Tiarella 'Neon Lights' flower closeup
Tiarella ‘Neon Lights’ flower closeup

Here is a small flower of ‘Neon Lights’, having the the typical white fluffy look of foamflowers. This one is tiny, since it is blooming in its pot. That adjacent picture on the label show the larger, full flowers that they will get under ideal conditions. In the darker shade of this site, I expect mine to get a flower size somewhere in between, but closer to the label size than the small pot bloom. Tiarella ‘Neon Lights’ reblooms in late summer and fall, just like Tiarella ‘Cascade Creeper’. I am planting the new ‘Neon Lights’ group next to the ‘Cascade Creeper’ section, so that they will make a nice flower patch when the foamflowers rebloom together later in the season.

Tiarella 'Neon Lights' perennial
Tiarella ‘Neon Lights’ perennial

My newly planted  ‘Neon Lights’ are about 23 cm wide (9 in) and 10 cm tall (4 in). When mature this perennial should be about 55 cm (22 in) wide by 20 cm (8 in) tall. Tiarella make a first-class shady groundcover as the multitude of wide leaves spread out. They look so much better than rock or bark chip mulch under the trees.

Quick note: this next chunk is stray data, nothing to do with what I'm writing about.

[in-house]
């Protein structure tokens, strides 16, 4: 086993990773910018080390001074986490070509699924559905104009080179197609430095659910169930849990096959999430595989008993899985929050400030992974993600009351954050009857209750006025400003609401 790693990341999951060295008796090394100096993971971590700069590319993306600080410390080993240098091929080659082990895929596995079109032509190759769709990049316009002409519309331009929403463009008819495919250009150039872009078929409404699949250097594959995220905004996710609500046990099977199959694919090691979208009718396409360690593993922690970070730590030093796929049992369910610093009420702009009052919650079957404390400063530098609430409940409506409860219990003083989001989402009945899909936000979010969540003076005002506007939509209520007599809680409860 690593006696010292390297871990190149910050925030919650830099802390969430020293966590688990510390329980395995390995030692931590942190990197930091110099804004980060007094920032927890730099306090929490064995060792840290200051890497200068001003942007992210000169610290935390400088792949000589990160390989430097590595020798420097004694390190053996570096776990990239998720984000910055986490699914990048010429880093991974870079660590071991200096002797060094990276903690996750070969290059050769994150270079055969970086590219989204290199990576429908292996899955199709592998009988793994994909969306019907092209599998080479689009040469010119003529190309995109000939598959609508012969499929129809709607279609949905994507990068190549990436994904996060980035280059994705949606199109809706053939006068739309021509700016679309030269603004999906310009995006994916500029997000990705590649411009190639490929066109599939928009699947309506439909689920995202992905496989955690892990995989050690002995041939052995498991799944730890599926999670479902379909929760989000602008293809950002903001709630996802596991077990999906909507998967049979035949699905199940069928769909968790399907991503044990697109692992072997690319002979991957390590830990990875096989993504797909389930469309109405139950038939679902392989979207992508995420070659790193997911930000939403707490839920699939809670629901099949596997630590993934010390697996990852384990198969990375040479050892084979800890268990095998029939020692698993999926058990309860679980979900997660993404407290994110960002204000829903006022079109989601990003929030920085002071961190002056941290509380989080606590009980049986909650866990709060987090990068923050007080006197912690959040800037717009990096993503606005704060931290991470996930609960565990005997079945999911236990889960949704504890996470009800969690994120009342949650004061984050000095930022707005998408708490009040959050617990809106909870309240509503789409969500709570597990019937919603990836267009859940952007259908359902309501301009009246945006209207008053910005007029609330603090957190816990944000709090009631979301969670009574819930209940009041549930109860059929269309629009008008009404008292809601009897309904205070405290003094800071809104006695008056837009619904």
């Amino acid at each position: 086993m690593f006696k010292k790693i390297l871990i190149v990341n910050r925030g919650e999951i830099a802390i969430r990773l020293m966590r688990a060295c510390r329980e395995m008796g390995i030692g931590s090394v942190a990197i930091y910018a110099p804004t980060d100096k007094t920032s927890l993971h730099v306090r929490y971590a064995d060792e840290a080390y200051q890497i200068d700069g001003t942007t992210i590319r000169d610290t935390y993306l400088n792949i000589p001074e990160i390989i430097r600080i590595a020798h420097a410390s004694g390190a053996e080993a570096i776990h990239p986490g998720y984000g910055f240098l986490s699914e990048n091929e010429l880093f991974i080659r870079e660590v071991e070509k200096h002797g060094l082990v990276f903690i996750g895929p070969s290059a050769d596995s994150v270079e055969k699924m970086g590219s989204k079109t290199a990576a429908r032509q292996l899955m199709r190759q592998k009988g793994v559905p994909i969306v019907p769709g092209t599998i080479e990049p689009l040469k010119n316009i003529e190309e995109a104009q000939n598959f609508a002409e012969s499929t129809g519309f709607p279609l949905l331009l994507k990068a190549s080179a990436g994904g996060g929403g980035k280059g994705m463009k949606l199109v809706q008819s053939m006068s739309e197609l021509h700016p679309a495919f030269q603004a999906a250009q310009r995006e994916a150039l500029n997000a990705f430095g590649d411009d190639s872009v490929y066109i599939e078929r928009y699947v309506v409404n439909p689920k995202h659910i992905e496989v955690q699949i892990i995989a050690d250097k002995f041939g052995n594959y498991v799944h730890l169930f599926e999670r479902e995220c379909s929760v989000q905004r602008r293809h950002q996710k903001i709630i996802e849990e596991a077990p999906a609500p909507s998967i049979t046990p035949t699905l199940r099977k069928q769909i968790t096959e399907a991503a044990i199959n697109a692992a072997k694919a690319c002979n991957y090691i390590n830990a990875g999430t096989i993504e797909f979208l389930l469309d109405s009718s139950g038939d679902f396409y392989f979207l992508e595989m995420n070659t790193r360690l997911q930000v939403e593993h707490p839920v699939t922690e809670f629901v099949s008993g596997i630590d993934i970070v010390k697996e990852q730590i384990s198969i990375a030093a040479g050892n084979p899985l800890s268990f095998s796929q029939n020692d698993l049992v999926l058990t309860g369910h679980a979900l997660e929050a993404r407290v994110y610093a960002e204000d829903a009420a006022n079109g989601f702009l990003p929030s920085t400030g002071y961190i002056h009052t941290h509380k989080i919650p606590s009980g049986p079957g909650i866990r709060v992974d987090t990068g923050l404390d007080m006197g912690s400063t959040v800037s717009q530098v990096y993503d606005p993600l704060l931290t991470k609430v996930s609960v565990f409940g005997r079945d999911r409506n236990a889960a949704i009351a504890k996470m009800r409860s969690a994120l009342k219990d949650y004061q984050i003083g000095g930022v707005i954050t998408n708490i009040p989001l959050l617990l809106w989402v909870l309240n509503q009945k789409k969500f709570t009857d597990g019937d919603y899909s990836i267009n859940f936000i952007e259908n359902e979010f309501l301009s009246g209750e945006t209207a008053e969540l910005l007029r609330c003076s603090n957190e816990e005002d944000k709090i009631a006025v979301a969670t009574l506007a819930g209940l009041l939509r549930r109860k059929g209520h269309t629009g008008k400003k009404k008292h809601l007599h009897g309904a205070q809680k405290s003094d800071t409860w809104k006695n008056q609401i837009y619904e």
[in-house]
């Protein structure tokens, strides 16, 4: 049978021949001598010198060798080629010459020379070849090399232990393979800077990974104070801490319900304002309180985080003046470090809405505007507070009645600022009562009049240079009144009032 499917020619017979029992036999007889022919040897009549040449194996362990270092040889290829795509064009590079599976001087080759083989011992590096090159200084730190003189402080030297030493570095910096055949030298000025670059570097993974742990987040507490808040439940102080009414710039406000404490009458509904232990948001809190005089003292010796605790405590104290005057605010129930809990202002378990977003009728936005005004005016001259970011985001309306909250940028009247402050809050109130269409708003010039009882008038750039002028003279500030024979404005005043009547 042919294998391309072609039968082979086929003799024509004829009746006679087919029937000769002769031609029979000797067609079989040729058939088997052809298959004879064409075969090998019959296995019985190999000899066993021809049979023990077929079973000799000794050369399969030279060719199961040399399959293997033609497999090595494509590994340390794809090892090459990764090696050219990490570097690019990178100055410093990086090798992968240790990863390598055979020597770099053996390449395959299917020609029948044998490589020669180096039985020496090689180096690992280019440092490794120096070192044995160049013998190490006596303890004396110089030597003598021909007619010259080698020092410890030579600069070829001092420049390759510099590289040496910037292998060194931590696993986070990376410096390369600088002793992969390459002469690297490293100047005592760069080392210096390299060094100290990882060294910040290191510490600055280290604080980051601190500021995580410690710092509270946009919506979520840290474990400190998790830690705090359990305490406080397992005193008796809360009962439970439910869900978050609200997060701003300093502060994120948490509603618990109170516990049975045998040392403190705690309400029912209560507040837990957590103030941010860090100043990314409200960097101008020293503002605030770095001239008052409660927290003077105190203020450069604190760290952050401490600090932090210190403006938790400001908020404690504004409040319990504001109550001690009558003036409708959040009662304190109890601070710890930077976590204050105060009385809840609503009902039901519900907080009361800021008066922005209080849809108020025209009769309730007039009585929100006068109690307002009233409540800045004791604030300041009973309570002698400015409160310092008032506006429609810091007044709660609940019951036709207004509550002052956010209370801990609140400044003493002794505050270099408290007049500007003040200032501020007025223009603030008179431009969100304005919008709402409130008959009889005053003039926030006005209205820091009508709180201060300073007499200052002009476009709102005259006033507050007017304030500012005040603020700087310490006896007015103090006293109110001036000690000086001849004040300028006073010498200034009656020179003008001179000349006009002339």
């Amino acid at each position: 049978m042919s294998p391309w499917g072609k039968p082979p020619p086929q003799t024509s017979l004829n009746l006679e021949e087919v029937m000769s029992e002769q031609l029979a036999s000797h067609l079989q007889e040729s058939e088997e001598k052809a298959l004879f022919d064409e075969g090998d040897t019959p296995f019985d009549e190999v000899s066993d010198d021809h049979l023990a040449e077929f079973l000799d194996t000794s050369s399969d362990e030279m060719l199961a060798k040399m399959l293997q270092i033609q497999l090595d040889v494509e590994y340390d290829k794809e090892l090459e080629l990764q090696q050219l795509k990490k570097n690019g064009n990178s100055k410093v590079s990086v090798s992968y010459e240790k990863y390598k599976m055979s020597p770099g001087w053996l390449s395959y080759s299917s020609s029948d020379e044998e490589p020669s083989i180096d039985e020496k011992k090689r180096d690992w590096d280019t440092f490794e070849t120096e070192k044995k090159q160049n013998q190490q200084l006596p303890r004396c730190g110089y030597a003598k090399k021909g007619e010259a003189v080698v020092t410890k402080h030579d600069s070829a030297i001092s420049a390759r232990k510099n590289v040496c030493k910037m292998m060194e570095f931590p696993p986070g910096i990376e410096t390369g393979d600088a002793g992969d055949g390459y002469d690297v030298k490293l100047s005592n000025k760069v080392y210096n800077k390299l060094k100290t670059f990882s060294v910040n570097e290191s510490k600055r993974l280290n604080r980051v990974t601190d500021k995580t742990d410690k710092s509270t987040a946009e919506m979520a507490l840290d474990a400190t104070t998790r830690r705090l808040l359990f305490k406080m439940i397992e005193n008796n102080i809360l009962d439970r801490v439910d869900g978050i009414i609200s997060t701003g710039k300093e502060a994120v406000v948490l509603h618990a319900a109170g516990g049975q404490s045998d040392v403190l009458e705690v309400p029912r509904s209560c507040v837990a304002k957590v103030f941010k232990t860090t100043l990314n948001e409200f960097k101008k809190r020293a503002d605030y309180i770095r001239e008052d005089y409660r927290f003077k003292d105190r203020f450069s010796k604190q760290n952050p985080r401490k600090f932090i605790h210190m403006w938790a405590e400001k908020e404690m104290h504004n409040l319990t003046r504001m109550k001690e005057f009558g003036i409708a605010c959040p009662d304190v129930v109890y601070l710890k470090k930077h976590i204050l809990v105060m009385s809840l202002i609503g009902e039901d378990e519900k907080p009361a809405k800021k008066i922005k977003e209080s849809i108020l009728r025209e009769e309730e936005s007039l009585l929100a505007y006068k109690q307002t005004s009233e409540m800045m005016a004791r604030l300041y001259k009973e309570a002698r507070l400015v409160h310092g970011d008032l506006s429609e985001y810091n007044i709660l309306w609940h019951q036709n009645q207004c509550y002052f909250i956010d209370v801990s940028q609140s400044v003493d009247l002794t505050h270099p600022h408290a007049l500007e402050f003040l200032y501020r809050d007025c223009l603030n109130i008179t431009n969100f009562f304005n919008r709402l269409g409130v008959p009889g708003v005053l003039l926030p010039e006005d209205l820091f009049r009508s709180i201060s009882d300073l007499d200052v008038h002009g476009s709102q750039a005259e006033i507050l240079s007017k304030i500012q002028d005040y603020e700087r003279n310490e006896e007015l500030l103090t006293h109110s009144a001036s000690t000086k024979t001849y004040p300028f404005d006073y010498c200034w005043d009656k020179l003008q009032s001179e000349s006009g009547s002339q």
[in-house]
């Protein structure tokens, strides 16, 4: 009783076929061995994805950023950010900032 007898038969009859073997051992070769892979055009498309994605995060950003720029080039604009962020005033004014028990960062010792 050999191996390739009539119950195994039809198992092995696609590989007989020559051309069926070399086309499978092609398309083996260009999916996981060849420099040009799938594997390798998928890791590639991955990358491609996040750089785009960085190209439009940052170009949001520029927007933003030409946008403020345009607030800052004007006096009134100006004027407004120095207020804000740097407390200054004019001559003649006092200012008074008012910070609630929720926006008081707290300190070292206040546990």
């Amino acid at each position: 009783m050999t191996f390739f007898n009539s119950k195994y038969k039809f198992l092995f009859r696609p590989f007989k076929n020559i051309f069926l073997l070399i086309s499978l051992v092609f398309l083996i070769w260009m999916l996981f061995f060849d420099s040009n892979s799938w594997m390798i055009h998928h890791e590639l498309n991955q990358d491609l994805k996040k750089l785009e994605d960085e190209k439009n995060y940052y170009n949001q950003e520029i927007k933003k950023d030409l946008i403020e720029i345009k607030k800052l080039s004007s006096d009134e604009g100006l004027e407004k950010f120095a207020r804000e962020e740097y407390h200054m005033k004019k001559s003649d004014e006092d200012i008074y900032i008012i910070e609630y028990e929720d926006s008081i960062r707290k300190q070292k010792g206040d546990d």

natural pine needle mulch
natural pine needle mulch

Here you can see how bare this section looked before, just covered in the fallen pine needles. A huge advantage of gardening under conifers, is that there are very few weeds. I did a little weeding here at the beginning of August, but there really are very few interlopers. With no grass that needs to be removed, it is actually very easy to plant here. The soil under these conifers is terrific, very soft and easy to dig because it is made mainly from years of decomposing needles and cones. On the other hand, I have to watch out for tree roots while digging, which I try not to disturb too much. The final positions tend to be a compromise between where I want to place them, and where the tree wants to place its roots. I plant them in the soft pockets in between the roots. I’ve been planting this shady garden bed one section at at time over the last 4 years, as I don’t want to disturb the trees too much by digging all around them at once.

Tiarella 'Neon Lights' just planted under pine
Tiarella ‘Neon Lights’ just planted under pine

Working under the trees means I have to watch out for the very low branches, too. You can just see some pine needles at the top of this photo. Any gardening in this bed involves ducking, as the branches are between 30 cm (1 ft ) to 130 cm (4 ft ) from the ground, but generally flexible. I usually come inside with the twinned needles pinned to my hair like bobby pins, even if I wear a cap. Still, its very pleasant to work under the scented pine boughs in the soft soil. There are usually chickadees and squirrels busy in the branches, undisturbed by my working below. It’s just a suburban front yard, but it feels like a woodland under the trees.